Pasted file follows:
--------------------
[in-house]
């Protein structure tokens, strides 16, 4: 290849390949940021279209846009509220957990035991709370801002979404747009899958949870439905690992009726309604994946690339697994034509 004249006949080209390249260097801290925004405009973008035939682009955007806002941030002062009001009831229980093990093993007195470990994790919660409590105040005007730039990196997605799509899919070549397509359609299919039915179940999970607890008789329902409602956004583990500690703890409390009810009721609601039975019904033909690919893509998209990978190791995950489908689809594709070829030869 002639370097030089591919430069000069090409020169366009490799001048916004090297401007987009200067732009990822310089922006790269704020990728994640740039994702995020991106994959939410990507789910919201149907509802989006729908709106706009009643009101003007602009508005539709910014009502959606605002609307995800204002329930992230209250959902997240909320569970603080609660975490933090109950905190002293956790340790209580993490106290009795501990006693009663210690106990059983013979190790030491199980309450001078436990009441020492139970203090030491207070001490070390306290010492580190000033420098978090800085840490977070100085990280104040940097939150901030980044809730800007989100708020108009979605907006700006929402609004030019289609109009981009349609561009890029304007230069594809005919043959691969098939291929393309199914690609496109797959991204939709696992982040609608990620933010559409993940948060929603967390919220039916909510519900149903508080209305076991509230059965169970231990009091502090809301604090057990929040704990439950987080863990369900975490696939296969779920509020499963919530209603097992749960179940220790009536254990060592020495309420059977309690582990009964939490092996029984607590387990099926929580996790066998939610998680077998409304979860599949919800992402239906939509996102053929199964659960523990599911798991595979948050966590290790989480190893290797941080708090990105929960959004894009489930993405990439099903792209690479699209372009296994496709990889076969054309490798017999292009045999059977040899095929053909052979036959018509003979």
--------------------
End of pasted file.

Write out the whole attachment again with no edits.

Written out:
[in-house]
């Protein structure tokens, strides 16, 4: 290849390949940021279209846009509220957990035991709370801002979404747009899958949870439905690992009726309604994946690339697994034509 004249006949080209390249260097801290925004405009973008035939682009955007806002941030002062009001009831229980093990093993007195470990994790919660409590105040005007730039990196997605799509899919070549397509359609299919039915179940999970607890008789329902409602956004583990500690703890409390009810009721609601039975019904033909690919893509998209990978190791995950489908689809594709070829030869 002639370097030089591919430069000069090409020169366009490799001048916004090297401007987009200067732009990822310089922006790269704020990728994640740039994702995020991106994959939410990507789910919201149907509802989006729908709106706009009643009101003007602009508005539709910014009502959606605002609307995800204002329930992230209250959902997240909320569970603080609660975490933090109950905190002293956790340790209580993490106290009795501990006693009663210690106990059983013979190790030491199980309450001078436990009441020492139970203090030491207070001490070390306290010492580190000033420098978090800085840490977070100085990280104040940097939150901030980044809730800007989100708020108009979605907006700006929402609004030019289609109009981009349609561009890029304007230069594809005919043959691969098939291929393309199914690609496109797959991204939709696992982040609608990620933010559409993940948060929603967390919220039916909510519900149903508080209305076991509230059965169970231990009091502090809301604090057990929040704990439950987080863990369900975490696939296969779920509020499963919530209603097992749960179940220790009536254990060592020495309420059977309690582990009964939490092996029984607590387990099926929580996790066998939610998680077998409304979860599949919800992402239906939509996102053929199964659960523990599911798991595979948050966590290790989480190893290797941080708090990105929960959004894009489930993405990439099903792209690479699209372009296994496709990889076969054309490798017999292009045999059977040899095929053909052979036959018509003979």